"Because Humans are the image of God they are endowed by their creator with three intrinsic dignities: infinite value, equality, and uniqueness".- Rabbi Irving Greenberg, The Jewish Way

ת"ש גדול כבוד הבריות שדוחה [את] לא תעשה שבתורה ואמאי לימא אין חכמה ואין תבונה ואין עצה לנגד ה' תרגמה רב בר שבא קמיה דרב כהנא בלאו (דברים יז, יא) דלא תסור אחיכו עליה לאו דלא תסור דאורייתא היא אמר רב כהנא גברא רבה אמר מילתא לא תחיכו עליה כל מילי דרבנן אסמכינהו על לאו דלא תסור ומשום כבודו שרו רבנן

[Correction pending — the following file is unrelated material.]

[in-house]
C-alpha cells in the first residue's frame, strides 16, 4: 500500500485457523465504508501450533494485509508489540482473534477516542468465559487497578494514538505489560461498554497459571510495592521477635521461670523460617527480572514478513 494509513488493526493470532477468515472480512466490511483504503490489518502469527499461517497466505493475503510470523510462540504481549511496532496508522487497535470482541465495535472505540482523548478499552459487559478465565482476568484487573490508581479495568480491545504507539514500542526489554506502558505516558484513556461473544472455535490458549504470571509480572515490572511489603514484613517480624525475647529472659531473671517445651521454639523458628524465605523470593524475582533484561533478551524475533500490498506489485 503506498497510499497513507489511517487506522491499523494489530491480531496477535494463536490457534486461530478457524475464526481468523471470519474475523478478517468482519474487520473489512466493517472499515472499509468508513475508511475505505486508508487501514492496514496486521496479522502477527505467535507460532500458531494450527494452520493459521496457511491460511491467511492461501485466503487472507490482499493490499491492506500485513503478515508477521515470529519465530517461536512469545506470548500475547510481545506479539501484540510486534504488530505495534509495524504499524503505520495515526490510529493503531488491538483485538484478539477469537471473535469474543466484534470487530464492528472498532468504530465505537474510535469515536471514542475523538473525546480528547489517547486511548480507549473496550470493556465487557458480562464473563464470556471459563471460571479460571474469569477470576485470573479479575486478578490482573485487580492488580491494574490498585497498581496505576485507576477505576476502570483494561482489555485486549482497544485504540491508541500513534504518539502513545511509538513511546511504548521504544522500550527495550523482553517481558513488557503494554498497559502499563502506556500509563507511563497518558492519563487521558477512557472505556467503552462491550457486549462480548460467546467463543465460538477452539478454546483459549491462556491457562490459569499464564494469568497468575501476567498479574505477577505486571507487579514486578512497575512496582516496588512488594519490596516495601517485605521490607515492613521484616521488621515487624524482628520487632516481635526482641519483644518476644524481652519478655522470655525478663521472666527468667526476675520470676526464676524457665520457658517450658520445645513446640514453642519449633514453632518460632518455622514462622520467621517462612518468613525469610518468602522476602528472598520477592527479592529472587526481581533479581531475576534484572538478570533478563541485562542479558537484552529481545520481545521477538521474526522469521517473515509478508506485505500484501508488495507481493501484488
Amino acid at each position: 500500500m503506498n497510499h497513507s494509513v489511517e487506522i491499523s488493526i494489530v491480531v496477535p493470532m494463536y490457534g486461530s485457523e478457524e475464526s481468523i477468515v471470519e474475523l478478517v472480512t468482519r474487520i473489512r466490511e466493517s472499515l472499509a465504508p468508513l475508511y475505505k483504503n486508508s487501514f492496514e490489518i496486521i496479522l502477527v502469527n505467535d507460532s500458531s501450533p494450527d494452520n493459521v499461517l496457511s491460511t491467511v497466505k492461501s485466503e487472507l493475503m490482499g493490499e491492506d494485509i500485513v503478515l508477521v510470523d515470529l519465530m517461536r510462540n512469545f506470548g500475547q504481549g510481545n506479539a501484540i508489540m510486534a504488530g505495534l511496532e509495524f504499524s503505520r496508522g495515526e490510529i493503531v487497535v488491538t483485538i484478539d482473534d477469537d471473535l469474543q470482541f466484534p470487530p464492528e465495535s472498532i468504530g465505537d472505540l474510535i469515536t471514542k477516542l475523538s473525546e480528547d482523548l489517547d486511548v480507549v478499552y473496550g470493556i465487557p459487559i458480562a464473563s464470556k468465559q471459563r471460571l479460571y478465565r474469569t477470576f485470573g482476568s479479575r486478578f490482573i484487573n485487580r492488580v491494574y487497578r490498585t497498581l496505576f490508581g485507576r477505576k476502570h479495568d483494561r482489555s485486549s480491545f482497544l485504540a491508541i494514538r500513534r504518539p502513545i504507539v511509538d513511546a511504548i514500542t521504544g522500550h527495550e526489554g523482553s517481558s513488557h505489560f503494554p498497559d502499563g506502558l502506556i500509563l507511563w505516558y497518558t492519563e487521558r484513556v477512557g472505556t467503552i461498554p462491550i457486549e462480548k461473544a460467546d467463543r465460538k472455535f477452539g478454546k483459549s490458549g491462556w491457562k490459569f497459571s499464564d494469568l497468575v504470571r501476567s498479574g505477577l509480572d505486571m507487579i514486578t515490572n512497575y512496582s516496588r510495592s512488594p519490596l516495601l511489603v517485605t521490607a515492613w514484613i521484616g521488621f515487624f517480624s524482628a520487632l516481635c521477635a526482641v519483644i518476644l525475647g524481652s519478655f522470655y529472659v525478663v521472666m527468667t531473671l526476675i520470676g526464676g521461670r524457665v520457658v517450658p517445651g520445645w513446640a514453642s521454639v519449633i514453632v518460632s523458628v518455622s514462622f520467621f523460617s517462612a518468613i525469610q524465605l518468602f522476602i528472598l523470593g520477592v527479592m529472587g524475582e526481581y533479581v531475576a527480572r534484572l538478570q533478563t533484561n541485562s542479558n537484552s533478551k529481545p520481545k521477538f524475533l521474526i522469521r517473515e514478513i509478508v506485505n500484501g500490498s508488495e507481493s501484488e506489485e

Come and hear: Great is human dignity, as it overrides a prohibition in the Torah. The Gemara asks: Why? Let us also say here: “There is neither wisdom, nor understanding, nor counsel against the Lord.” Rav bar Shaba interpreted this prohibition, which is overridden by human dignity, before Rav Kahana as referring to the prohibition of: “According to the Torah taught to you and the ruling handed down to you, you shall do, you shall not deviate to the left or the right from that which they tell you” (Deuteronomy 17:11). The Yeshiva students laughed at him, as the prohibition of “you shall not deviate” is by Torah law, like all other Torah prohibitions. Why should human dignity override it any more than any other Torah prohibition? Rav Kahana replied to them: A great man has spoken, do not laugh at him. The Sages based all rabbinic law on the prohibition of “you shall not deviate”; however, due to concern for human dignity, the Sages permitted suspension of rabbinic law in cases where the two collide. All rabbinic decrees are predicated on the mitzva in the Torah to heed the judges in each generation and to never stray from their words. Therefore, when the Sages suspend a decree in the interest of preserving human dignity, human dignity is overriding a Torah prohibition. In any case, it only overrides rabbinic decrees.